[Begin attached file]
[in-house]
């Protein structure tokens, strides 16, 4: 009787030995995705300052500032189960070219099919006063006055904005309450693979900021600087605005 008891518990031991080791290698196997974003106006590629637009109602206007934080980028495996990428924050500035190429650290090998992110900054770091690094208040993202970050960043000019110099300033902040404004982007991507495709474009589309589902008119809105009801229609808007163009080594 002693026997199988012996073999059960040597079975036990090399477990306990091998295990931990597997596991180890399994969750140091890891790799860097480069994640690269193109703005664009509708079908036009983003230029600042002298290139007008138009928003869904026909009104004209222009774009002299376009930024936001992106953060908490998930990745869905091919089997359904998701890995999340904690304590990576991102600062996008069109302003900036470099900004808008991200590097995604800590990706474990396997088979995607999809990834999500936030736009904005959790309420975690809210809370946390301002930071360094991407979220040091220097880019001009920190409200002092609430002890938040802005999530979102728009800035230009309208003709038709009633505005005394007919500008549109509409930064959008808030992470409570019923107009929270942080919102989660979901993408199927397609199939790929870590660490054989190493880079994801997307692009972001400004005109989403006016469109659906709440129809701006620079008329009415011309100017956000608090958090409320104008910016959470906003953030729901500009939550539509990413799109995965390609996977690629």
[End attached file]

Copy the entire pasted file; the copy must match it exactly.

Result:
[in-house]
């Protein structure tokens, strides 16, 4: 009787030995995705300052500032189960070219099919006063006055904005309450693979900021600087605005 008891518990031991080791290698196997974003106006590629637009109602206007934080980028495996990428924050500035190429650290090998992110900054770091690094208040993202970050960043000019110099300033902040404004982007991507495709474009589309589902008119809105009801229609808007163009080594 002693026997199988012996073999059960040597079975036990090399477990306990091998295990931990597997596991180890399994969750140091890891790799860097480069994640690269193109703005664009509708079908036009983003230029600042002298290139007008138009928003869904026909009104004209222009774009002299376009930024936001992106953060908490998930990745869905091919089997359904998701890995999340904690304590990576991102600062996008069109302003900036470099900004808008991200590097995604800590990706474990396997088979995607999809990834999500936030736009904005959790309420975690809210809370946390301002930071360094991407979220040091220097880019001009920190409200002092609430002890938040802005999530979102728009800035230009309208003709038709009633505005005394007919500008549109509409930064959008808030992470409570019923107009929270942080919102989660979901993408199927397609199939790929870590660490054989190493880079994801997307692009972001400004005109989403006016469109659906709440129809701006620079008329009415011309100017956000608090958090409320104008910016959470906003953030729901500009939550539509990413799109995965390609996977690629």